We leave tomorrow.
|Daypacks that Grammy embroidered for Ru and Mimi with their Chinese names on them.|
Seriously, could they be cuter?!
But unlike me, I don't think he's excited. Nope, we don't that's happening at all.
Ru has lived in the same orphanage for almost 7 years. It's his home. His caregivers, nannies and friends are his family, the only family he's ever known. I'm sure like all families, it isn't perfect. Even abuse in his current home is a possibility. But being taken from one's family one has ever known... forever... isn't likely to bring on feelings of excitement. Or happiness. Or joy. Even if it's for his own good. Being taken from one's home and from the only family one has ever known is much more likely to bring on an immense amount of fear and sadly add yet another layer of trauma to a boy that's already experienced too much of it already.
Potentially gut-wrenching fear is a very likely scenario.
And of course we want to be prepared for his fear and help a scared Ru in any way we can. One of the things Papa and I do a lot of these days, in between sipping up the suitcases and checking off things on the enormous list of things to do, is to remind ourselves of what fear can can look like. It's important that we don't go into this with the mindset that this is going to be easy. Or a vacation. Or that Ru is going to be happy or thankful. Just the opposite. It's gonna be hard, and we want walk towards that likely scenario with our eyes wide open. Ready for the fear in whatever form it takes.
So what does fear look like Fear can take on a huge variety of appearances including but not limited to...
...crying. And screaming. For hours, days, weeks or months. In public. In private. In the middle of the night. Screaming in our face. Or silently with his back toward us in the corner. Crying in the presence of important public officials. Or contrastingly fear can look like silence and a refusal to talk. As one mom told me for a whole year.
...biting, hitting, scratching, pinching, hair pulling and kicking... Directed towards us. Towards children or adults alike. Like his siblings, including Boo and his new younger sister Mimi. Sweet Mimi. Or towards strangers.
...a constant smile and an ever pleasant disposition. Fear can look like loving those around them by showering them with hugs and kisses. Including sharing this affection with strangers and "mommy shopping." Or possibly the desire not to rock the boat or make a scene. Trying be a people pleaser and be perfect.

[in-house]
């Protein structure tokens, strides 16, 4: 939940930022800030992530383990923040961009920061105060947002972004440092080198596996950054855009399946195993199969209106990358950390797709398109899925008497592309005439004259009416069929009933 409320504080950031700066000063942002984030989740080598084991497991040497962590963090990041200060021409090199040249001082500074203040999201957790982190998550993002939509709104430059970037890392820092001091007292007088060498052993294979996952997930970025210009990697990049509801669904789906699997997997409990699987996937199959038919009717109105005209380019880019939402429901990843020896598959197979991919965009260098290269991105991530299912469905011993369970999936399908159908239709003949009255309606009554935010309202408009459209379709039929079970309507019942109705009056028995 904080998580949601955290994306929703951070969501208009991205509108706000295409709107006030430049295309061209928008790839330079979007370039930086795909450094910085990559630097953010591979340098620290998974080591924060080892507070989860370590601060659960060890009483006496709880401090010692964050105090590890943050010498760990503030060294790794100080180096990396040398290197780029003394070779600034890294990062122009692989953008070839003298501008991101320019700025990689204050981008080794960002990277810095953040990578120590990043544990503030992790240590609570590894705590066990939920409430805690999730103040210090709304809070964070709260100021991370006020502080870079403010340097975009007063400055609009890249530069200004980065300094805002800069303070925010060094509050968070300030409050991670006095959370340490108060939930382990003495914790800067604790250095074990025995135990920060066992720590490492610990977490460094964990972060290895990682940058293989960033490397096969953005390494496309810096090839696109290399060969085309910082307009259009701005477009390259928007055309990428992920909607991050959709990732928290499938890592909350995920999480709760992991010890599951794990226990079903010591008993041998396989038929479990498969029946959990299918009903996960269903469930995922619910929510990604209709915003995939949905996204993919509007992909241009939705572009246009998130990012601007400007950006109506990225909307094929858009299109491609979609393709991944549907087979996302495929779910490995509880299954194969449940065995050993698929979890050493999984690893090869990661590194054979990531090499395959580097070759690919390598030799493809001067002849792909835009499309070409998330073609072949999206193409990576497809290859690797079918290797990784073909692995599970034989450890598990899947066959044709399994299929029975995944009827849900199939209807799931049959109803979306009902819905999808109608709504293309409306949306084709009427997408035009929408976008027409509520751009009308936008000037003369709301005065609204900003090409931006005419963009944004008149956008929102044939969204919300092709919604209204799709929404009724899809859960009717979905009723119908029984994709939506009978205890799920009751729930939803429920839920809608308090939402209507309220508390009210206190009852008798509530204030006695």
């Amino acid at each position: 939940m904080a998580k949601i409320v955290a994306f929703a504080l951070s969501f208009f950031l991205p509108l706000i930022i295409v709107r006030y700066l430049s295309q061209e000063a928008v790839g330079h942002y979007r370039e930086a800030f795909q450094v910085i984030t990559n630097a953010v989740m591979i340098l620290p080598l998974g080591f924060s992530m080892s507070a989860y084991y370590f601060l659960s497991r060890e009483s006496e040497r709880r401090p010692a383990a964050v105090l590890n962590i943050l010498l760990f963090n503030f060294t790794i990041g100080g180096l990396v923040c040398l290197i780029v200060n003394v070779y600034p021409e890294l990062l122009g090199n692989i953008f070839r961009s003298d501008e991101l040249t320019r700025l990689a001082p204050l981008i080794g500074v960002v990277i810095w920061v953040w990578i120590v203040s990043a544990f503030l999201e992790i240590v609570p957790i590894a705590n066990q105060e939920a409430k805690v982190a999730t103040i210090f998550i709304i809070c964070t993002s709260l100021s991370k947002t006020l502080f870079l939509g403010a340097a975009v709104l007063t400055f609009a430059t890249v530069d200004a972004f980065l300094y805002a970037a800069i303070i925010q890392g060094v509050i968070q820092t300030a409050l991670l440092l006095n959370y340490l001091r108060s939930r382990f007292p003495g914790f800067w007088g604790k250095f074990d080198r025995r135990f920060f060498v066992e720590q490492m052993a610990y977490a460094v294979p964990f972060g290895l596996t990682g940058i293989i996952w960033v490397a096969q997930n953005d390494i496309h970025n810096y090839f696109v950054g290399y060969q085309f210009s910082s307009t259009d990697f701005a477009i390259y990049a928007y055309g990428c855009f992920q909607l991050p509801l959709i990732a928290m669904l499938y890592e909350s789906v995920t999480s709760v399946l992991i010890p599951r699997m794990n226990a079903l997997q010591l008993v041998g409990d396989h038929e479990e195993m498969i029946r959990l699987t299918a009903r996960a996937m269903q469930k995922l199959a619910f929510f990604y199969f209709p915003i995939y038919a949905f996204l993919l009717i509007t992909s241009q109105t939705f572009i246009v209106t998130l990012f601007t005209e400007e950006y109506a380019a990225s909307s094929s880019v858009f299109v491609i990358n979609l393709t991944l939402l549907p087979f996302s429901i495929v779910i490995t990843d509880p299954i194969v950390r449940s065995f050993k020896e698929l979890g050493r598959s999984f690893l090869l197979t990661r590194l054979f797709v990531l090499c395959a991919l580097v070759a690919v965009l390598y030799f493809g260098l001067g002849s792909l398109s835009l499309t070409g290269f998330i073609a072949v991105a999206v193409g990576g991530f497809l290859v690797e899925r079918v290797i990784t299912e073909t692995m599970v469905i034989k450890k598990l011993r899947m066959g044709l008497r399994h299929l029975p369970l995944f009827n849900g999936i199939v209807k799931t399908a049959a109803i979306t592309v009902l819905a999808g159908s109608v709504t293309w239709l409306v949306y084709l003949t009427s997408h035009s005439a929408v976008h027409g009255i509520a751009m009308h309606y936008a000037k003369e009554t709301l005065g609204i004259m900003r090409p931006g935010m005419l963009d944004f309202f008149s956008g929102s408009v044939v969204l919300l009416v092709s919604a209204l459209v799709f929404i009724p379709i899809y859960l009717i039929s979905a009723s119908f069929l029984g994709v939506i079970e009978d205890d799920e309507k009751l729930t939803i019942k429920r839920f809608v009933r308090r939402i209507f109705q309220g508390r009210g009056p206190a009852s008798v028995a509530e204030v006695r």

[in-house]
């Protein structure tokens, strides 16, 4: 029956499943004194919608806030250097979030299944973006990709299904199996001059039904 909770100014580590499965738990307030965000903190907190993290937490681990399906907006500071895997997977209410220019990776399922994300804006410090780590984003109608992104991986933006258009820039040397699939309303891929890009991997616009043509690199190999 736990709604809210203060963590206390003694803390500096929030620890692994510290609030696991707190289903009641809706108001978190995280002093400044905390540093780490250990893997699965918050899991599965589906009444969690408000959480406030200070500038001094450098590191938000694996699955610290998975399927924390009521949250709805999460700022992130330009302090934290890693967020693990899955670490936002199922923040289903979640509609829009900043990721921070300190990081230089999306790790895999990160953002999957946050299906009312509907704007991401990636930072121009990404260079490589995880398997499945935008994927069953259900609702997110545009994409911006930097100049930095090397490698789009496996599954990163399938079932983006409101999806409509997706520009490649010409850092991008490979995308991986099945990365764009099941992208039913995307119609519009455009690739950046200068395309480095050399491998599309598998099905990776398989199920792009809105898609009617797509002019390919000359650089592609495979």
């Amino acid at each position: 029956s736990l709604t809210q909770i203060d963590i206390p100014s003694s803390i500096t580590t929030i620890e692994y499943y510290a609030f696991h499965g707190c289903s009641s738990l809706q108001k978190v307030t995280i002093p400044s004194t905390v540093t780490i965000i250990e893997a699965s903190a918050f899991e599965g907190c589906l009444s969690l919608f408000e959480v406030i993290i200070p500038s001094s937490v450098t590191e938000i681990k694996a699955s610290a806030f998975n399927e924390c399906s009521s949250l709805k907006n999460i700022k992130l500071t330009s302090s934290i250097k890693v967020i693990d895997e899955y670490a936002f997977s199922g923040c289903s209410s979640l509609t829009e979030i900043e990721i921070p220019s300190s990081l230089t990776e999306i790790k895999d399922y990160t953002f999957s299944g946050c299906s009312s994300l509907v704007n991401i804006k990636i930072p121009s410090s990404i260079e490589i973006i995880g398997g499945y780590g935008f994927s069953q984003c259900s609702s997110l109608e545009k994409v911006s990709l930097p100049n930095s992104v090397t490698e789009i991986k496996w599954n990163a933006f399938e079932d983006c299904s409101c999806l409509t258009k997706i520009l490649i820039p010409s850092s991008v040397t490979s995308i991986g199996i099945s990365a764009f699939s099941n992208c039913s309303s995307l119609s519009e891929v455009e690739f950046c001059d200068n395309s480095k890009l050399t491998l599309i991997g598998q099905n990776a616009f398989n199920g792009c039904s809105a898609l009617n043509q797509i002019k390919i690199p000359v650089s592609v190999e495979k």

...running away. Running down the busy streets. Trying to duck out the door and get "home." Dangerous running.
...eating too much. Until he throws up. And/or hoarding food in his pockets, in his suitcase or his mouth. Or refusing to eat at all.
...incessant talking, singing, humming, asking questions All. The. Time.
...sleep issues. Like a lot of sleeping above and beyond a good night's rest and a healthy nap. Sleeping way too much. Perhaps during those important interviews when you have nothing but a lethargic child. Or sleeping at the drop of a hat. Narcoleptic type sleeping. Or contrastingly fighting sleep with all everything ounce of strength they have.
Fear, manifested in any of these ways would very be hard for us to deal with, but more importantly, not only are these challenges something we are willing to do, it's something we welcome, because fear manifested in these ways and so so many more, are a wonderful and beautiful indicator that a child was loved and felt love from others, from the only family that he's only known. And that's something we've been praying for all along. A child that hasn't bonded with others or felt love leaves the only home and family he's ever known easily. He leaves and changes care givers with little concern. A child that is a loved part of a family and has bonded with care givers, even if that home is an orphanage and that family is comprised of nannies and other orphans, is fearful of leaving. As hard as it will be, we pray that Ru will show signs that he was loved and bonded with his orphanage family ie, fear.
So as you see, parenting a child from international adoption is full of unknowns and is kinda contradictory to many things we do when parenting our bio children. When you're the parent of a child that's experienced loss, what's up can actually be down. What's easy is often hard. What's good can be bad and bad can be so very good.
So bring on the crying and the running. Bring on the hoarding and indiscriminate affection. Bring on the biting, hitting and scratching, (but we pray it not directed at our sweet Mimi) because we hope that you have been loved and cherished, our son, like every child should. And we're gonna show you that we love you no matter what.
PS-If you'd like to keep up on our journey to Ru while we're traveling and in China, this blog is simultaneously posting to my photography page. It may or may not post on my personal Facebook page, and if it is, there's usually a 1-2 day lag. So like my page over there and check back to see what's the latest on our travels to Ru!